How to spring clean your wardrobe
Or what we like to call, tidying up without Marie Kondo
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As a fashion company that’s just undergone a style refresh of our own, we know a thing or two about reinventing your look. And since it’s the season for change and renewal, you may also be feeling the urge to mix things up.
When you look in your wardrobe and feel a deep sigh of boredom, you might think it’s time for something drastic. “The temptation is to start with something showy,” says Thread stylist Luke McDonald. This leaves you stranded with something you want to wear all the time, but which doesn’t work with anything you actually own. “You end up spending more than you otherwise would on one exceptional item, but to maintain a new style you have to get the basics right.”
Any shift in what you wear should be built on solid foundations. So for streetwear, that means logo t-shirts and the right trainers. For the prepster that might mean rugby shirts and chinos. “Build up to it,” says Luke. “It’s not going to happen overnight.” That’s a good thing, because it lets you experiment with committing to a look before you’re sure it’s for you.
Throwing everything out only to replace it all is as bad for your look as it is your bank balance. With these tips, you can slowly, steadily win the sartorial race, without breaking the bank.
As any problem-solving guru will tell you, to find the solution, you first have to understand the problem. What about your wardrobe do you actually want to change?
To start, get everything out – clothes, shoes, accessories, Christmas jumpers that you’d forgotten about and have never worn. First, look for the glaring omissions. Then, pinpoint the things you don’t like about your current style. If you’ve changed size recently, perhaps it’s a fit thing. If you’re looking at a huge stack of navy and grey, maybe it’s time you introduced something a bit more colourful. But once you know, you’ll know where to go.
And be realistic. According to Business Insider, “your monthly clothing budget should comprise no more than 5% of your after-tax income.” They allow up to 7% if you’re building your work wardrobe from scratch. But the important thing is to set a figure that you’re comfortable with. Maxing your credit card isn’t the only way to fall back in love with your clothes – something as simple, and affordable, as taking your clothes to an alterations tailor can make ill-fitting clothes feel brand new.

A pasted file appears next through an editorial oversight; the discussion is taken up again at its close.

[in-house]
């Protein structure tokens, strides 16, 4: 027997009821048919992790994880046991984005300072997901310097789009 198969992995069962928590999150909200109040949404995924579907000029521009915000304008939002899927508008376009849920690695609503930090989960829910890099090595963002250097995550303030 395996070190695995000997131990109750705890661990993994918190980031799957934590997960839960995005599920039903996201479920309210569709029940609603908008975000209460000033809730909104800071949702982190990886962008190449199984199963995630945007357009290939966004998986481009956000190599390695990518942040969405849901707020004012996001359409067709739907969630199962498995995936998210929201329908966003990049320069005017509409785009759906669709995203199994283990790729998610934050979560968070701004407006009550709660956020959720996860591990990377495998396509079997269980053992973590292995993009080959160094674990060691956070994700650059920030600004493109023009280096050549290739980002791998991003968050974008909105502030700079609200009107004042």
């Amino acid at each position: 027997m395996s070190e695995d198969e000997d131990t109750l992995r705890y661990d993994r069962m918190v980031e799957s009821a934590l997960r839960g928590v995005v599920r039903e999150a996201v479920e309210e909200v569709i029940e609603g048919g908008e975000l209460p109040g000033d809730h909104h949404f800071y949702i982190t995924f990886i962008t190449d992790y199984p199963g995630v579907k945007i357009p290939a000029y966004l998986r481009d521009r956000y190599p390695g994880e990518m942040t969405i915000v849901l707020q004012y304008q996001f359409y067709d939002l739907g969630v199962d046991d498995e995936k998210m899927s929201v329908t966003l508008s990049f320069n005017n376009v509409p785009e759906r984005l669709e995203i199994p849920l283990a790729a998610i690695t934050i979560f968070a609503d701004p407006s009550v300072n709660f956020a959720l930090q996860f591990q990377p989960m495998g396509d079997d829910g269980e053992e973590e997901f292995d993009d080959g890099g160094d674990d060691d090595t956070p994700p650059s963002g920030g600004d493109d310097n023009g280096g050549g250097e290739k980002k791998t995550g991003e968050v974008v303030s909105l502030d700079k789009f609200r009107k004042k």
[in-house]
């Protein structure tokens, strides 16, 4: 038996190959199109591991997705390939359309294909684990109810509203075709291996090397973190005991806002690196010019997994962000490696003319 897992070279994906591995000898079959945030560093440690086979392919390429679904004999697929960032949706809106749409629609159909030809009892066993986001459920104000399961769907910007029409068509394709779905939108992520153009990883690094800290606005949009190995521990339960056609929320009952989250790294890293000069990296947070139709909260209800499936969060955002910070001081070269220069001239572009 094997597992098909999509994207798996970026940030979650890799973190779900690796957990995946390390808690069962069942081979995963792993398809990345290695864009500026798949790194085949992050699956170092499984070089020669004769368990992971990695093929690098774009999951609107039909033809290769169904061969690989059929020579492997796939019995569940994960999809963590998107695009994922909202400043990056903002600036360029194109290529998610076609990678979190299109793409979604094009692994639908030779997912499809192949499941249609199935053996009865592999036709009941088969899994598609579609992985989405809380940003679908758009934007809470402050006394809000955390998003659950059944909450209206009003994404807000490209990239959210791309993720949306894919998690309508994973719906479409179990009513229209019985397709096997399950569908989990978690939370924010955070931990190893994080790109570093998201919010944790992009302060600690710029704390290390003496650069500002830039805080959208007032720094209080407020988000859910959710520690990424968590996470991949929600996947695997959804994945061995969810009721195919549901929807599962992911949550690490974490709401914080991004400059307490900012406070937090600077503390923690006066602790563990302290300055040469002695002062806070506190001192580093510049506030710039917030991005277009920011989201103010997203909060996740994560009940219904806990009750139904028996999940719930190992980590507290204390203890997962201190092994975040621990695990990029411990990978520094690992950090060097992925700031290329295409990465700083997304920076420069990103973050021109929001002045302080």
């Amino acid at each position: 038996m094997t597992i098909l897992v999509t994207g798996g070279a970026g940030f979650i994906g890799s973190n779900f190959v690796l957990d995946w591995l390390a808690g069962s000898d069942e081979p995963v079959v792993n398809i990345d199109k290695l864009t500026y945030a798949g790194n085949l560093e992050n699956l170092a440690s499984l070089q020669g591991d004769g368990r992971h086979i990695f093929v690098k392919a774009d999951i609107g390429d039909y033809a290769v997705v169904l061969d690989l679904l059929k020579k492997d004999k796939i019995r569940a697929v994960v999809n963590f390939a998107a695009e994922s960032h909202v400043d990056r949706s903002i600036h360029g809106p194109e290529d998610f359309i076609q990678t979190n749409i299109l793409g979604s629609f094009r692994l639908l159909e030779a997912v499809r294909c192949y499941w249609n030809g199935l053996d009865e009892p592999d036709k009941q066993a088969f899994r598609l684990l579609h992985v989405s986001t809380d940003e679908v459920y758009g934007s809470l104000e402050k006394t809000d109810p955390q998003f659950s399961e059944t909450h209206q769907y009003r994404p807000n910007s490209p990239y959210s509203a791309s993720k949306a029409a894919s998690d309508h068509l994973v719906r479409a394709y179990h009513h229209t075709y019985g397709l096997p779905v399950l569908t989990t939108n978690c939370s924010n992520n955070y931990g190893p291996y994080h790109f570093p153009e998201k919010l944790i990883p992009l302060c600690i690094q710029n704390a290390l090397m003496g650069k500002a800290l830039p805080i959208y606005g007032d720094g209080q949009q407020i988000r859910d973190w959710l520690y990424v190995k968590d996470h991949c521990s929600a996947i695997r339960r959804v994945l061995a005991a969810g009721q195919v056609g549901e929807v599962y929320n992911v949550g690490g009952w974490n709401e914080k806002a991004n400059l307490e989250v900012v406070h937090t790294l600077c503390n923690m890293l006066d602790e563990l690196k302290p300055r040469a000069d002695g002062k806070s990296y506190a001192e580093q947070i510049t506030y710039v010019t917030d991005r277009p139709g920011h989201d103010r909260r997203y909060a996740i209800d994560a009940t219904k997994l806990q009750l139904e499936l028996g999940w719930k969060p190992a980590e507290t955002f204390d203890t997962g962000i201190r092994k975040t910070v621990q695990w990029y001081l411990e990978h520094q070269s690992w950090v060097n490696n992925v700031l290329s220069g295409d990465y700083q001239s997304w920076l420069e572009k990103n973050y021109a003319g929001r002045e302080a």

Next, message your stylist, who will be able to advise on factors like cost-per-wear (the price of an item divided by the number of times you’ll wear it) so you can make sure you spend wisely. Even if you have a generous budget to spend on your reinvention, it’s wise to set category limits for yourself. It might be more fun to buy big coats, but summer’s coming.
Whatever your new style, it will be built around a set of core basics. These are the versatile go-tos that appear in pretty much every outfit. If your style is heritage, then you’ll want a good supply of flannel shirts and woolly jumpers, plus some chunky boots. Scandi minimalists should invest in a good single-breasted camel coat and black jeans.
You’ll know something counts as a building block if you can imagine it in at least five different outfits (and if you can’t, your stylist can help). If something only works for one or two specific looks, then that’s going to be more of a statement garment and not necessarily where you want to be spending most of your reinvention budget.
If you thought that tailors were only for those who shopped on Savile Row, then you’re missing out. Your local dry cleaners will offer simple services like lifting trouser hems, swapping out buttons, or repairing rips.
Even cheaper than the tailor is good ol’ fashioned DIY. To transform your tired jeans into something a bit fresher, just take a pair of scissors to the hem. A word to the wise: you want to cut just enough off the bottom so that the jeans hit right around your ankle.
One of the quickest and most noticeable ways to alter your style is with a haircut or changing your facial hair. If you’re going for something a bit more edgy, it makes sense to have a haircut that reflects your aesthetic. Our advice? Consult your barber for tips on what works for both your face shape and your new threads.
Not every change has to be a big one. If your goal is to look a bit more polished but you’re still going to work carrying an old rucksack, then a simple solution is to upgrade your bag. Go for a minimalist leather option, or perhaps ditch the rucksack altogether and try out a tote.
Accessories can run the gamut from cheap-as-chips to frankly ridiculous, so again, apply the ‘cost-per-wear’ formula. If this is a bag that you’ll be wearing every day and in all weather, then it’s worth spending more than a tenner on it.
When you walk into a well-curated shop, the first thing you should notice is space: space between the hangers and space to appreciate everything. Now, we’re not saying you need to get a carpenter in, but there’s a reason why shops put in so much effort to make browsing a pleasure.
Firstly, it’s hard to see your options if everything is packed into a wardrobe or stuffed into drawers. Secondly, if clothes aren’t stored correctly, they can quickly become stretched out of shape or damaged. Buy a few packs of matching hangers – not the thin wire ones you get at the dry cleaners – and spend some time organising your wardrobe.
That means folding your knitwear, hanging coats on wide-shouldered hangers, and using trouser hangers that won’t leave marks on the fabric. When your clothes are stored and displayed thoughtfully, it’s a lot easier to fall back in love with them.
Words: Theresa Harold
Illustration: Elliot Kruszynski
Clothes have a cost beyond the price tag. Here's how to make sure what hangs in your wardrobe rests easy on your conscience.